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State v. Cahill

Court of Appeals of Ohio, Second District

August 30, 2013

STATE OF OHIO, Plaintiff-Appellee
v.
RONALD L. CAHILL, Defendant-Appellant

(Criminal Appeal from (Common Pleas Court) Trial Court Case No. 2010-CR-3609.

MATHIAS H. HECK, JR., by ANDREW T. FRENCH, Atty. Reg. #0069384, Montgomery County Prosecutor's Office, Appellate Division, Montgomery County Courts Building, Attorney for Plaintiff-Appellee.

RONALD CAHILL, Defendant-Appellant, pro se.

OPINION

FAIN, P.J.

(¶ 1} Defendant-appellant Ronald Cahill appeals from his conviction and sentence for Pandering Obscenity. He contends that his trial counsel was ineffective before trial for having failed to move to suppress the DVD forming the basis for the charge. He also contends that his trial counsel was ineffective during the trial.

(¶ 2} We conclude that the record does not bear out Cahill's contentions. Accordingly, the judgment of the trial court is Affirmed.

I. An Investigation Results in a Purchase of an Obscene DVD by an Undercover Police Officer

(¶ 3} Dayton Police Officer Jon Zimmerman received a report that child pornography was being sold at a video store on the 700 block of Troy Street, in Dayton. As a result of that report, Dayton Police Detective Raymond St. Clair began visiting the store, making the acquaintance of Cahill, who ran the store with one other individual.

(¶ 4} St. Clair, who was undercover, told Cahill he was interested in videos with young girls. Cahill had directed St. Clair to the back of the store, where videos with sexual content could be found. St. Clair purchased over 80 DVDs, over a period of several months. His purpose was to see if he could obtain evidence of child pornography. He never found any evidence that child pornography was being sold at the store.

(¶ 5} On July 12, 2010, during one of St. Clair's visits to the store, Cahill asked St. Clair if he was looking for anything unusual. When St. Clair said, "sure, " and asked Cahill what he had, Cahill told St. Clair that Cahill had "f*ck videos involving animals, specifically dogs."

(¶ 6} St. Clair went back to the store the next day, July 13, 2010, for the purpose of purchasing the DVD featuring bestiality that Cahill had described. Because St. Clair knew that if the DVD was as Cahill described it, Cahill would be violating the law by selling it, St. Clair equipped himself with a surreptitious video camera to record the transaction. When Cahill got the DVD from his backpack, Cahill told St. Clair that it was of "perfect quality, " and that Cahill had been surprised by the length or number of sex acts within the video.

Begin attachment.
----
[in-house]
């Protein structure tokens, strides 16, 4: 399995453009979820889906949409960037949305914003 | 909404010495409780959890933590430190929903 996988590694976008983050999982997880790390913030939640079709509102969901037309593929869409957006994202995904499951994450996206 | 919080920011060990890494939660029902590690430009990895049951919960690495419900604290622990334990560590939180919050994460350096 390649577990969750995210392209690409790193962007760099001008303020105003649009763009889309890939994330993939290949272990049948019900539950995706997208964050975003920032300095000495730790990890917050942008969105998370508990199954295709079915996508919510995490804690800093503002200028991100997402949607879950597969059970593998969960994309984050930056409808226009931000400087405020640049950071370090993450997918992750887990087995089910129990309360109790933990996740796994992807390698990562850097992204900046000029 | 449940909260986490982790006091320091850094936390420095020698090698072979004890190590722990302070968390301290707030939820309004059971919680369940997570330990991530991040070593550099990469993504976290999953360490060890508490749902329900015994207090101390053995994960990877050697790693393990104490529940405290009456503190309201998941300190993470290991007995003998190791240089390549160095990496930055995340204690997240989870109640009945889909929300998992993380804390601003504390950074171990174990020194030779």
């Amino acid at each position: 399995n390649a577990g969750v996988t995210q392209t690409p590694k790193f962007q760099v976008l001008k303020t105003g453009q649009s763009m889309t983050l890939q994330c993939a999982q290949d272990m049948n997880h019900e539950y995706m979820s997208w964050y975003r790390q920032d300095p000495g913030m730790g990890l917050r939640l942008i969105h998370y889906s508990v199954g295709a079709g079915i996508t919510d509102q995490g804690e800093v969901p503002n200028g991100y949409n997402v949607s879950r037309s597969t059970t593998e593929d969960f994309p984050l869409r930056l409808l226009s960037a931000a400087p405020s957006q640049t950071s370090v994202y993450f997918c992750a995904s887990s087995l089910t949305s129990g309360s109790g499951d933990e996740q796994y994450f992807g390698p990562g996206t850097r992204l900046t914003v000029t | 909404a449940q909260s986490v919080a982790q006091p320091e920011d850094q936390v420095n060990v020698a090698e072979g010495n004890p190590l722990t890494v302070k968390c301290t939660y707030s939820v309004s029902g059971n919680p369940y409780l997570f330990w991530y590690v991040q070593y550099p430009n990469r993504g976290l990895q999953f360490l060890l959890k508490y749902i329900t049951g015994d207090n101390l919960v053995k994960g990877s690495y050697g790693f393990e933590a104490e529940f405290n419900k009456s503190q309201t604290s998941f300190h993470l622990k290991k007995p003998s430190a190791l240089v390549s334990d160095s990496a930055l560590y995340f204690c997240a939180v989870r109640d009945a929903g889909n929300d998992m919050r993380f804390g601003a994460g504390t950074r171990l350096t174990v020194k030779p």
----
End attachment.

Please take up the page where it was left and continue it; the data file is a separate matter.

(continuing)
(¶ 7} St. Clair purchased the DVD, entitled "Animal Mix, " from Cahill for $10, plus sales tax of 70 cents. The transaction was recorded on St. Clair's video camera.

(¶ 8} Before St. Clair had gone into the store, he noted, on the audiovisual recording, that it was July 13, 2010, and the time of day. He did this in part because the camera itself was designed to stamp a date and time on the recording, and it was showing a date of July 8, 2010. St. Clair explained that because it was a small camera, designed for undercover surveillance, the date-stamp could only be changed by hooking it up to a computer, and he did not know how to do that. It was showing the incorrect date.

(¶ 9} The investigation continued into October, 2010. At that point, St. Clair abandoned the child-pornography investigation, since no evidence had developed that Cahill or the store was dealing in child pornography.

II. The Course of Proceedings

(¶ 10} Cahill was charged with one count of Pandering Obscenity, in violation of R.C. 2907.32(a)(2), a felony of the fifth degree.

(¶ 11} Cahill was tried to a jury. The State offered the testimony of Zimmerman and St. Clair, the audiovisual recording of the transaction, the "Animal Mix" DVD that St. Clair purchased from Cahill, and a DVD consisting of excerpts from the "Animal Mix" DVD. Cahill presented no witnesses.

(¶ 12} The jury found Cahill guilty as charged. Cahill was sentenced to community control sanctions for a period not to exceed five years, and was classified as a Tier I sex offender.

(¶ 13} From his conviction and sentence, Cahill appeals. He assigns the following as errors:

THE PRIMARY ISSUE PRESENTED FOR REVIEW IS INEFFECTIVE ASSISTANCE OF COUNSEL.
THE TRIAL COURT ERRED BY FAILING TO ACT TO ASSURE THAT DEFENSE COUNSEL COMPETENTLY ...

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